All of these artists can spit but Pizzle is a cut above the rest. “After ‘Doubts’ is when I really started to hit the triple time,” he told DX the other day. Triple time. Born Sharrod Sloans, Pizzle was raised in the Milwaukee Bounce and Jack Flow scenes, and cites Twista and Bone Thugs for their Midwest Chopper ways. He’s clean with the melody too. The competitive artist will hear someone on the radio and then try to one up them on his next single. “I like the challenge and the skill,” he tells us. The rapid-fire emcee is one of the first consistently dope Hip Hop artists out of Milwaukee, and the first to work with Gucci Mane and Rich Homie Quan. Pizzle is also a workhorse engineer. He’s a multi-plug and his network is growing powerful. “I’ve recorded over 60 songs for this project,” he says. With producer Honorable C.N.O.T.E. now in the picture, alongside the usual suspects Derelle Rideout, Bizness Boi, Cardo and Yung Dev, Pizzle leaves the competition reaching, gasping for air. His upcoming Grand Design album will impress, come April 11. His last tape Insomnia II was a critical achievement in continuing to gain exposure.


Photo: Kenny Hoopla

WebsterX and New Age Narcissism push a selfish school of thought. He and his lady Siren – along with founding members Lex Allen and Lorde Fredd33–all perform as a collective but Kid X has a mind of his own. Self-expression is key, as he explained to us in an interview. Also known as Sam Ahmed, the Milwaukee-native offers a confident and conscious voice during a dark time. For the past few years, Scott Walker has been running the state on a GOP agenda, which has brought Wisconsin working folk together similar to the Labor Movement. Sam has been critical in uniting the “Kinfolk” of the Upper Midwest through his music, and recently landed a performance and collaboration with the Grammy-nominated Northern Gentleman Allan Kingdom. WebsterX also did SXSW 2016. He started in ‘09, and picked up the name in 2013, but didn’t take off until last year’s “Doomsday.” Respect the shooters: both Cody LaPlant and Damien Blue are great Hip Hop cinematographers. Kid X gives some credit to Kanye West and Radiohead for his experimental nature but he too has an artistic eye. The vocal leader has also been inspired by Chance The Rapper to “just do shit.” He and Kane now help organize “Freespace” events in Milwaukee for local Hip Hop artists.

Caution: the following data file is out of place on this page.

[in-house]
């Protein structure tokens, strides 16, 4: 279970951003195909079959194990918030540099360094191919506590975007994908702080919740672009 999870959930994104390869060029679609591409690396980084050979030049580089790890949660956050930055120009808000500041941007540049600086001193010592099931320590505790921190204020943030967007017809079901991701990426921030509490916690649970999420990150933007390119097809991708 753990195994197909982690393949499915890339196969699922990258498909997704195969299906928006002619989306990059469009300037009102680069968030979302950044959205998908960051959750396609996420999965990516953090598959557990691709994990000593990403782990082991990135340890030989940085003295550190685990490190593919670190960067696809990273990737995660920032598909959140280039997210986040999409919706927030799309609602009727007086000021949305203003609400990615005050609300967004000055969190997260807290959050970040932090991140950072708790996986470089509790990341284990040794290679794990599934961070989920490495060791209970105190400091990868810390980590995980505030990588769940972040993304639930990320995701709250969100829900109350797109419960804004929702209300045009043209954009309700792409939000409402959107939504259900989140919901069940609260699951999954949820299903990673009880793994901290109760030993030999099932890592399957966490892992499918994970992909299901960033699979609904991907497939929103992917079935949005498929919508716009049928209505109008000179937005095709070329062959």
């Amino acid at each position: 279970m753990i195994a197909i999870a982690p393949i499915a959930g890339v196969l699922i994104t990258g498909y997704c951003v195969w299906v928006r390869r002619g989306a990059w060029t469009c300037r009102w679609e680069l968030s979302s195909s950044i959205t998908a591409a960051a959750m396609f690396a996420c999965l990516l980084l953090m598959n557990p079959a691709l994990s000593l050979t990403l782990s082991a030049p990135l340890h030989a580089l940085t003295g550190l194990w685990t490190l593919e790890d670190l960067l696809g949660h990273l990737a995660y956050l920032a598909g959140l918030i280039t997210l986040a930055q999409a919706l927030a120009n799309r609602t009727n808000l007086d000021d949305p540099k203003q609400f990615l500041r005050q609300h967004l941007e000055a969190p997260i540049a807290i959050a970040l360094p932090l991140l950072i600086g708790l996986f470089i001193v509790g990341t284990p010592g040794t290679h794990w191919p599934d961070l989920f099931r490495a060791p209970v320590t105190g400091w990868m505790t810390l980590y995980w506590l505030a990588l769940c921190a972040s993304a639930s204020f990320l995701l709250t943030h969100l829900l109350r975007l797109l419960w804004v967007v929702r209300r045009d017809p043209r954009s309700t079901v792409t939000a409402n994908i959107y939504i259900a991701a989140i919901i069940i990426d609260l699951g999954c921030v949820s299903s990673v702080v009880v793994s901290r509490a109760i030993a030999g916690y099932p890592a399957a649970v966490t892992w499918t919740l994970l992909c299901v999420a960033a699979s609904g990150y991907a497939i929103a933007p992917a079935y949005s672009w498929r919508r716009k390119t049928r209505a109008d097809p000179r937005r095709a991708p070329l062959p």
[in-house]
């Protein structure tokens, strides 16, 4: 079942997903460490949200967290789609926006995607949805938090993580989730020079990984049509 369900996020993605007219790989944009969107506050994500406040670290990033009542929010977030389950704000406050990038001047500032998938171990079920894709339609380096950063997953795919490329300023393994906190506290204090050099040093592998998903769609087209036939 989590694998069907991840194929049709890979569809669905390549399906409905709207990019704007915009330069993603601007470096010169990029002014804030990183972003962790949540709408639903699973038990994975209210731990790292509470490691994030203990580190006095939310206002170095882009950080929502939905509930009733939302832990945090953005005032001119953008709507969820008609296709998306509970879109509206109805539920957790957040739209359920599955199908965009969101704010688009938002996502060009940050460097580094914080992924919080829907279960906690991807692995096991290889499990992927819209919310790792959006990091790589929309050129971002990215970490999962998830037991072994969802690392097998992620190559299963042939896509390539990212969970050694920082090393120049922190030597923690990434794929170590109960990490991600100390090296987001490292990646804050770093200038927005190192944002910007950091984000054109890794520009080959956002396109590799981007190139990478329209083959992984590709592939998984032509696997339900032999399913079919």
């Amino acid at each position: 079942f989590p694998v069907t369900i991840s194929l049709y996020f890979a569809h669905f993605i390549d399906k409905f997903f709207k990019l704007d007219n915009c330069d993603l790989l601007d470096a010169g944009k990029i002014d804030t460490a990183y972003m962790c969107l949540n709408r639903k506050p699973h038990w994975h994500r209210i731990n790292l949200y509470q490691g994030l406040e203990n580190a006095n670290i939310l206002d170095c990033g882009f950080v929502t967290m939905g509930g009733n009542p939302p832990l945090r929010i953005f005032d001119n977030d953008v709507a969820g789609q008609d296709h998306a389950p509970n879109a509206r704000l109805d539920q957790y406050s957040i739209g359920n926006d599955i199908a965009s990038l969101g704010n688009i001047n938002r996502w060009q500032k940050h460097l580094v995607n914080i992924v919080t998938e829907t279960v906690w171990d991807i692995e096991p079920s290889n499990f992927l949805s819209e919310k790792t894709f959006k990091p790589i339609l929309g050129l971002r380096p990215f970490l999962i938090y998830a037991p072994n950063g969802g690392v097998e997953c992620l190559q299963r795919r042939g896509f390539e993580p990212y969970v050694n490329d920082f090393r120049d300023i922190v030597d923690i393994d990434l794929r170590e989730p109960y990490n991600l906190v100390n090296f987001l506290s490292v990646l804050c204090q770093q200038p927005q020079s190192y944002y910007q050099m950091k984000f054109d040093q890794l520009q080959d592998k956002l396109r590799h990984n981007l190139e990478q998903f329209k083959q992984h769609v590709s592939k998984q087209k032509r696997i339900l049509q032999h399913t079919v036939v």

Wave Chappelle looks to make his mark like Dave Chappelle did in comedy. “Good People, that’s the movement,” he tells DX. The young king, born Radontae Ashford, grew up rapping with IshDARR in high school. Although it’s been struggling as of late, the state public school system has been solid historically. Wave then moved down South for a while to go to school and eventually partnered up with Yo Gotti. Now, he’s back to light the city up with an enlightened perspective, like he never left. Recently, the rapper has been working with Maajei Vu, who crafts a Brew City brand of synthy, heavily compressed Trap. “New Wave Hip Hop,” Wave calls it. Many artists in The Midwest are making a similar emotional and desolate R&B sound. “Overall it’s soulful music, real life music,” Wave says of Wisconsin Hip Hop. “We used to get overshadowed, people would just come to Chicago and stop there,” he says. Wave brings the energy too. The Milwaukee-native just got off a tour (and SXSW) with Yung Satori and Lucien Parker, and recently laced features with Earlly Mac and Lil Uzi Vert. The weather is changing and this emcee is brewing up a storm for The 4.

3rd Dimension brings life back to the American rap group. Whether it’s Spaz hitting ‘em with one of his merciless verses, Reeks lacing the melody, Half-Breed or Probs finessing a new flow, or Burn pumping out another jazzy masterpiece–this team is getting buckets. Ya have to go through hoops if you’re coming from Mad City. “There’s been this longstanding belief that Wisconsin venues don’t support local Hip Hop acts for whatever reason,” 3rd said in a chat with DX. “But the recent exposure to artists around the state is starting to force the hand of these places.” The crew keeps a low key demeanor but they go nuts on stage, moving their audience from introspective mood music to Madtown turn up. Madison, Wisconsin Hip Hop has been on rise since Zooniversity and Soldier Click united Madison and the larger Badger crowds in 2009. 3rd Dimension gained an early cosign from UW-Madison too. The capital city around campus is half the size of Milwaukee and surrounded by cornfields, yet 3rd is making Chicago-wide waves, recruiting Supa Bwe and Mick Jenkins for features. Respect the shooters: Niko Money has been building that pipeline for years with OG Esco. 3rd made first contact to The Go on the mic, though. Their album, Things Have Changed speaks volumes to their mission. Just Lust is icing on the cake. Peep this “Oracle” premiere from the young gods.